The domino effect

In a world that is increasingly interconnected and affected by climate change and habitat loss, it is more crucial than ever to talk about biodiversity: the living fabric of our planet and the sum of all life forms that inhabit it. It is not just about admiring the beauty and variety of species, but trying to understand the network of interactions that sustain our existence. Exploring and preserving biodiversity is essential to safeguard our survival and build a sustainable future.

In recent decades, we have witnessed how human beings have accelerated the modification of natural ecosystems. This action has led to a further loss of biodiversity and the collapse of the natural barriers that protect both our species and all forms of life on the planet. Despite the technological advances we have experienced, our existence is entirely dependent on healthy and vibrant ecosystems.. These ecosystems are essential to ensure the supply of water, food, medicine, clothing, shelter and energy, among many other basic needs. Reconstructing biodiversity is increasingly urgent.

Biological Diversity Framework

Since the year 2000, every May 22nd is celebrated the International Biodiversity Day.This year, that celebration is accompanied by ahistorical agreement: the Kumming-Montreal Global Framework for Biodiversity. This agreement seeks to address the loss of biodiversity, restore ecosystems and protect and recognize the rights of indigenous peoples, They represent 5% of the world’s population, although their lands are home to 80% of the planet’s biodiversity. These towns offer us an example of the possibility and importance of living in harmony with the diversity of species that surround us.

This is a document signed by 196 countries at the 15th Conference of the Parties in Montreal, Canada, in December 2022. It is an ambitious plan to protect, preserve and restore nature, which sets goals and concrete measures to stop and reverse the loss of nature by 2050. Some have called the Framework a Paris Agreement for nature.

If the Biodiversity Framework is applied effectively, it could lead to a major shift towards regenerative models that introduce changes to agriculture, business supply chains, financial resource mobilization for nature, and the role of indigenous communities in conservation. Although that framework is not legally binding, governments will be tasked with demonstrating progress in meeting targets with National Biodiversity Action Plans, similar to Nationally Determined Contributions for climate.

Interconnections: Biodiversity and climate change

Biodiversity is the foundation of healthy ecosystems and provides vital services, from plant pollination to water purification and climate regulation. The main cause of biodiversity loss continues to be land use, especially for food production. Human activity has already altered more than 70 percent of the ice-free land surface. However, climate change is playing an increasingly important role in its relationship with biodiversity.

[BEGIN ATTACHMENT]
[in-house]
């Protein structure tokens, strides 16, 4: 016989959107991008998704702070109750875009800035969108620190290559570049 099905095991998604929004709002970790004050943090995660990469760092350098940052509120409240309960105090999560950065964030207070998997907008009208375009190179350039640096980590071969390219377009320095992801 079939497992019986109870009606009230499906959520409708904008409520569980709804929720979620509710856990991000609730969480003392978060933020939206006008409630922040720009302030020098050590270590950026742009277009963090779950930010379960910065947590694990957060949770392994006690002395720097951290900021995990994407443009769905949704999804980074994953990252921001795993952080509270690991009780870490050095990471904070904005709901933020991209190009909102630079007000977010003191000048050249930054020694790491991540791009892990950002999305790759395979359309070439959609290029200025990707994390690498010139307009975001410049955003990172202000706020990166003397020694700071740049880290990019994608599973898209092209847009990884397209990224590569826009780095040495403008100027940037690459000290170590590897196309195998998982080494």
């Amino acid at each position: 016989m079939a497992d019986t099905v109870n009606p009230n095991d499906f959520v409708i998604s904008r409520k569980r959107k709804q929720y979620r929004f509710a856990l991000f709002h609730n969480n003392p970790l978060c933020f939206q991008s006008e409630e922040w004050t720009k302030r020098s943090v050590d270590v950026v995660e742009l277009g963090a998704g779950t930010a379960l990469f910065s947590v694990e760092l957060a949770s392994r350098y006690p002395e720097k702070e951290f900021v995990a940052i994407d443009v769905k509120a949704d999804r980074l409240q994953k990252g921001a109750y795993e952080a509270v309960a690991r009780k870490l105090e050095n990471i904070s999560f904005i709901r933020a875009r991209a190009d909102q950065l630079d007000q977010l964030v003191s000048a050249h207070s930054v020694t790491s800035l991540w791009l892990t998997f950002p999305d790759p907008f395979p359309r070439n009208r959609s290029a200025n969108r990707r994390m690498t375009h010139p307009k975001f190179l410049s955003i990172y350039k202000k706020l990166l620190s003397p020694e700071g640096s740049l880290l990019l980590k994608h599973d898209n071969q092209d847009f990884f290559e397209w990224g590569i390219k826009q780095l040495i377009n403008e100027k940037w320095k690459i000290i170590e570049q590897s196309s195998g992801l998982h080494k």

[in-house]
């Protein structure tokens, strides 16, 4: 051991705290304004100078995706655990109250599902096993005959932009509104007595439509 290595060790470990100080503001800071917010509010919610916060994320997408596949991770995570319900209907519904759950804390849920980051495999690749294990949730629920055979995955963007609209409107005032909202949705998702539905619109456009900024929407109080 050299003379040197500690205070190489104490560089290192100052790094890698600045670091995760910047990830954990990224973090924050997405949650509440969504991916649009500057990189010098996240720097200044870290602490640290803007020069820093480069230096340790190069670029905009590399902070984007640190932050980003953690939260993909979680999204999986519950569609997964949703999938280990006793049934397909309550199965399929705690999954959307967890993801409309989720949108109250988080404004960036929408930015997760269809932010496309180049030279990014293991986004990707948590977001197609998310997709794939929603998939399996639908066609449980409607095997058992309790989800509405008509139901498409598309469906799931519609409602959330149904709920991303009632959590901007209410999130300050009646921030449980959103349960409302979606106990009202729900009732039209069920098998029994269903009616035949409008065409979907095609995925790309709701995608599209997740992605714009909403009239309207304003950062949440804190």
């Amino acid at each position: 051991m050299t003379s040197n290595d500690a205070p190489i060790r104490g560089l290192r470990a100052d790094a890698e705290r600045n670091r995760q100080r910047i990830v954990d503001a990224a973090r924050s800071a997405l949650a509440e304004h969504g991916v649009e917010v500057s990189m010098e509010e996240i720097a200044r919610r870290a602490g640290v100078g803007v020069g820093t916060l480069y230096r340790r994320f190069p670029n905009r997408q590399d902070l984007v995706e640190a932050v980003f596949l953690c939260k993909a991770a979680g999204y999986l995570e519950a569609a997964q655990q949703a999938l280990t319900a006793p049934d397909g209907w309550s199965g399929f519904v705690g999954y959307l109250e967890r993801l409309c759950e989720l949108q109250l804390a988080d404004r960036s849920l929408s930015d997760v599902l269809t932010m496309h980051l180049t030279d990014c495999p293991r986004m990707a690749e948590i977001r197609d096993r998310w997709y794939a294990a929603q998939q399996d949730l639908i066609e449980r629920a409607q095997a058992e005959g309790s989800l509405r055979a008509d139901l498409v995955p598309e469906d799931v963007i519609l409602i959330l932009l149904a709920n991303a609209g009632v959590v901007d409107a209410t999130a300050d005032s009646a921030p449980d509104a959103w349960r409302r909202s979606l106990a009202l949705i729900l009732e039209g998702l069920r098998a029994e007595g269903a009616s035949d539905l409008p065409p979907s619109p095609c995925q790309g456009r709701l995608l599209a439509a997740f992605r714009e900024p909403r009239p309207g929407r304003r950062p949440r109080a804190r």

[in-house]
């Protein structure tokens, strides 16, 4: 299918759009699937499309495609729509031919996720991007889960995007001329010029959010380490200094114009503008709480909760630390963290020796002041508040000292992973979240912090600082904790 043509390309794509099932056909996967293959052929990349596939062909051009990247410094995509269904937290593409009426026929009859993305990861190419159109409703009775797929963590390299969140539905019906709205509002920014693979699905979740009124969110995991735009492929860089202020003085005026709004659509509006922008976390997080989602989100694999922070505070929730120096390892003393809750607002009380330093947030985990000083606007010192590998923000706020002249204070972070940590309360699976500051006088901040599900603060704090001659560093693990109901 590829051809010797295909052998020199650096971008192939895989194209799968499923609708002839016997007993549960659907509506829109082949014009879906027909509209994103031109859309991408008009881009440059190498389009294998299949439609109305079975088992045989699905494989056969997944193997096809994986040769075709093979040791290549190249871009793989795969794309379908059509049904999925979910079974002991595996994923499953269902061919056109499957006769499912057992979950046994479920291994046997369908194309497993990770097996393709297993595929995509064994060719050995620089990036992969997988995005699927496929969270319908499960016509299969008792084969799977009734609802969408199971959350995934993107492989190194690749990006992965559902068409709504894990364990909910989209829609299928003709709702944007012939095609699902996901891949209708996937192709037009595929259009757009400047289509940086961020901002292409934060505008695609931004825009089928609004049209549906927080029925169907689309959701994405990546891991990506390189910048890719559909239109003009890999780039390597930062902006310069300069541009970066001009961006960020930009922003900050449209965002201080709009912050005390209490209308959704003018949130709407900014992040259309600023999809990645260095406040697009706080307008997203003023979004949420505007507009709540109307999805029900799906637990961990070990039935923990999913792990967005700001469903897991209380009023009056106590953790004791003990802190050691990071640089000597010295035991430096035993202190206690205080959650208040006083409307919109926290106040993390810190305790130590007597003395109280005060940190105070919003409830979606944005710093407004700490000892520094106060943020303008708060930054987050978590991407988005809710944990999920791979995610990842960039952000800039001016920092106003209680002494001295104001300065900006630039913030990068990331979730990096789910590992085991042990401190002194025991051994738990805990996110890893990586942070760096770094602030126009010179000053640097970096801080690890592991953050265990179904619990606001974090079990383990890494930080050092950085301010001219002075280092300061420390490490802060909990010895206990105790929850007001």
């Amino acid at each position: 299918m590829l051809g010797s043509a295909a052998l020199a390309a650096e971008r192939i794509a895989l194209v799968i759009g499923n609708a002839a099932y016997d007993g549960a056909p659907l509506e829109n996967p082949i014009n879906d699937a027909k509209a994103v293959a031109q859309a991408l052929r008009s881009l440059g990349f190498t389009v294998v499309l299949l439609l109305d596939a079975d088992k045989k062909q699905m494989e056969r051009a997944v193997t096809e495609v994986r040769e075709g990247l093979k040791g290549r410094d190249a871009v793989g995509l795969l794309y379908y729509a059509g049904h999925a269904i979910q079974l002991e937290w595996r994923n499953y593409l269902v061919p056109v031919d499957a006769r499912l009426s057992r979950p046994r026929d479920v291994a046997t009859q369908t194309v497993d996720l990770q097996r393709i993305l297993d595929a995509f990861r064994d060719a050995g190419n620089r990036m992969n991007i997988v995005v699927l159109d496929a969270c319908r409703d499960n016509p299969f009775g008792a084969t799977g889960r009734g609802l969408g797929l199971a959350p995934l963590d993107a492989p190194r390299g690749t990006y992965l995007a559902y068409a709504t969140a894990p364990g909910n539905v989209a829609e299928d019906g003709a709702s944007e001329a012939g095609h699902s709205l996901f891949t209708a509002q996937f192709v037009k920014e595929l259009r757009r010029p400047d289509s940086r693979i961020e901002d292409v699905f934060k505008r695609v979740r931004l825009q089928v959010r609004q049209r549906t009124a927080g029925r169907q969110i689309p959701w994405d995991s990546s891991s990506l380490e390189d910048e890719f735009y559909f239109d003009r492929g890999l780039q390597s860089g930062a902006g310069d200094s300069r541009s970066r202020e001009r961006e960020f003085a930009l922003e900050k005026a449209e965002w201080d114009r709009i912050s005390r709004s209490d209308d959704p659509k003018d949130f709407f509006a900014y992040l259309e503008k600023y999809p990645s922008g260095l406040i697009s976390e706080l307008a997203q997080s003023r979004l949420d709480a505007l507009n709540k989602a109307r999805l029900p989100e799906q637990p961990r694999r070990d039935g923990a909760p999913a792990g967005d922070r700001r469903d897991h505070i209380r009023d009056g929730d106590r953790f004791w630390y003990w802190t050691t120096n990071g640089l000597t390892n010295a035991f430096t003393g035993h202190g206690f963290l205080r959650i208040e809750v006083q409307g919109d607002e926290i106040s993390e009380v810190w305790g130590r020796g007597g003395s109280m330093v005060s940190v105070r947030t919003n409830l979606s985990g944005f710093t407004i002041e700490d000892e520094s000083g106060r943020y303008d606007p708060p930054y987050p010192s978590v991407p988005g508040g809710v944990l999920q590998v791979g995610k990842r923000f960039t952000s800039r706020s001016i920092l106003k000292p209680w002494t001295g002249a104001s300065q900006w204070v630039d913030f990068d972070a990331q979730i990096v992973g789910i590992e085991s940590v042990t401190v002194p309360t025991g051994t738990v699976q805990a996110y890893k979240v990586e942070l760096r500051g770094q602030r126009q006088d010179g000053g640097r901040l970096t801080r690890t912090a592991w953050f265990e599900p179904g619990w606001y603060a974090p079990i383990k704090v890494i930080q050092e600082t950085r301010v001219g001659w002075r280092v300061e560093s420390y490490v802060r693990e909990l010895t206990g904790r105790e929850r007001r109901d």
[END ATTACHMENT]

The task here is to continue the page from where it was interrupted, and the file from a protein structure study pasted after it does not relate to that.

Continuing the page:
Climate change has altered the planet’s marine, terrestrial and freshwater ecosystems. Species risk of extinction increases with each degree of warming. On dry land, high temperatures have already forced animals and plants to withdraw. In the ocean, rising temperatures increase the risk of irreversible loss of marine and coastal ecosystems. Coral reefs, for example, have nearly halved in the past 150 years, and changes in global temperature patterns threaten to destroy nearly half of those that remain.

However, biodiversity remains essential to slow climate change.Healthy ecosystems provide a wide range of ecosystem services: they act as carbon sinks, absorbing and storing large amounts of carbon dioxide from the atmosphere, they play a crucial role in climate regulation through the regulation of water cycles, and nutrients, prevent soil erosion and protect coasts from storms and sea level rise, providing a natural barrier against extreme weather events, among others.

The loss of biodiversity and climate change, as well as pollution, are part of an interrelated triple planetary crisis that the world is currently facing. Biodiversity and climate change are by nature related and the protection of biodiversity is essential to mitigate the effects of climate change and guarantee the health of our ecosystems. Recognizing that well-being and survival are intrinsically linked to the preservation and protection of biodiversity is an urgent global need. Otherwise, it’s a domino effect that may not go back.